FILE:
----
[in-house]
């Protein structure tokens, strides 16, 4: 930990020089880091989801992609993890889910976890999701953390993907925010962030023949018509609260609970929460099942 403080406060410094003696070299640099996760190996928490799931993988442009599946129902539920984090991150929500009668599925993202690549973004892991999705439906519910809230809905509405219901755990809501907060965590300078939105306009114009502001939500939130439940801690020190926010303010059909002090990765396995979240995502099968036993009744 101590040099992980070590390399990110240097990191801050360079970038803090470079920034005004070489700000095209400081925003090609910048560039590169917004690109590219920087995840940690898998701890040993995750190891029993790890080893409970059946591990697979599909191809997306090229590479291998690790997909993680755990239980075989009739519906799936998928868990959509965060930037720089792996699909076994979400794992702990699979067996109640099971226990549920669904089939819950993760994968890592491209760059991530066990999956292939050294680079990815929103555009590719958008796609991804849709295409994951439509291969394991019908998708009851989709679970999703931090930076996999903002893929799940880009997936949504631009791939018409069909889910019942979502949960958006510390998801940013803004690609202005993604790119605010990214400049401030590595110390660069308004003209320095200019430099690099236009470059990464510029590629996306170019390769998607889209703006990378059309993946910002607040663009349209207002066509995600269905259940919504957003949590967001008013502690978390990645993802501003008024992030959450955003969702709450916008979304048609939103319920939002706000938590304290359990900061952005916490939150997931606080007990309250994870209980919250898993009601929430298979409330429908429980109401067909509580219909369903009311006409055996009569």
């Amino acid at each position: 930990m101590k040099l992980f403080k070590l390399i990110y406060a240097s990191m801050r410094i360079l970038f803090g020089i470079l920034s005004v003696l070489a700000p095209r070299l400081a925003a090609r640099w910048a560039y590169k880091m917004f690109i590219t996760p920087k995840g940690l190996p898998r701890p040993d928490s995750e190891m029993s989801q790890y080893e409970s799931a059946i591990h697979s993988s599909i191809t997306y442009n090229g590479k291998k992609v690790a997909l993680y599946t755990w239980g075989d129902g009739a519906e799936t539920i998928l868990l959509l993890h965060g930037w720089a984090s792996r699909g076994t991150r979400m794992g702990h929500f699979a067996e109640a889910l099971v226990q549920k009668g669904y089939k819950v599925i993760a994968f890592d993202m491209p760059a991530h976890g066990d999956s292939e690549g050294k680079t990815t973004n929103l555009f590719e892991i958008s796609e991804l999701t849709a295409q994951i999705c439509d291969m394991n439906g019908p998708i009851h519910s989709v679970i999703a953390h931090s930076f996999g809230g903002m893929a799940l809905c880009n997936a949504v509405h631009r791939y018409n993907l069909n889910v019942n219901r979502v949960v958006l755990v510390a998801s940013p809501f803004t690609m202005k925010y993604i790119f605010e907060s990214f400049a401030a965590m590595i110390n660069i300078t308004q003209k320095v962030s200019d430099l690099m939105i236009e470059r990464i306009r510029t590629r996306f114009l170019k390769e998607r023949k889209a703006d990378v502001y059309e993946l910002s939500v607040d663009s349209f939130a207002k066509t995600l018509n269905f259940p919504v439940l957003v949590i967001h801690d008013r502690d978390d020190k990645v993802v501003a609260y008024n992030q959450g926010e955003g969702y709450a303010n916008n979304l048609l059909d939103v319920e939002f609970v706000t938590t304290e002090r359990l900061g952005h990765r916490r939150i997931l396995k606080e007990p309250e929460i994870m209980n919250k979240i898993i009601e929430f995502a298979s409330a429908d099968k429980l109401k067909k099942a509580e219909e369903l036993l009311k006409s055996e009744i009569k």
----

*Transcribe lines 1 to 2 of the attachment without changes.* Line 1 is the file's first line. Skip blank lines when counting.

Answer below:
[in-house]
């Protein structure tokens, strides 16, 4: 930990020089880091989801992609993890889910976890999701953390993907925010962030023949018509609260609970929460099942 403080406060410094003696070299640099996760190996928490799931993988442009599946129902539920984090991150929500009668599925993202690549973004892991999705439906519910809230809905509405219901755990809501907060965590300078939105306009114009502001939500939130439940801690020190926010303010059909002090990765396995979240995502099968036993009744 101590040099992980070590390399990110240097990191801050360079970038803090470079920034005004070489700000095209400081925003090609910048560039590169917004690109590219920087995840940690898998701890040993995750190891029993790890080893409970059946591990697979599909191809997306090229590479291998690790997909993680755990239980075989009739519906799936998928868990959509965060930037720089792996699909076994979400794992702990699979067996109640099971226990549920669904089939819950993760994968890592491209760059991530066990999956292939050294680079990815929103555009590719958008796609991804849709295409994951439509291969394991019908998708009851989709679970999703931090930076996999903002893929799940880009997936949504631009791939018409069909889910019942979502949960958006510390998801940013803004690609202005993604790119605010990214400049401030590595110390660069308004003209320095200019430099690099236009470059990464510029590629996306170019390769998607889209703006990378059309993946910002607040663009349209207002066509995600269905259940919504957003949590967001008013502690978390990645993802501003008024992030959450955003969702709450916008979304048609939103319920939002706000938590304290359990900061952005916490939150997931606080007990309250994870209980919250898993009601929430298979409330429908429980109401067909509580219909369903009311006409055996009569």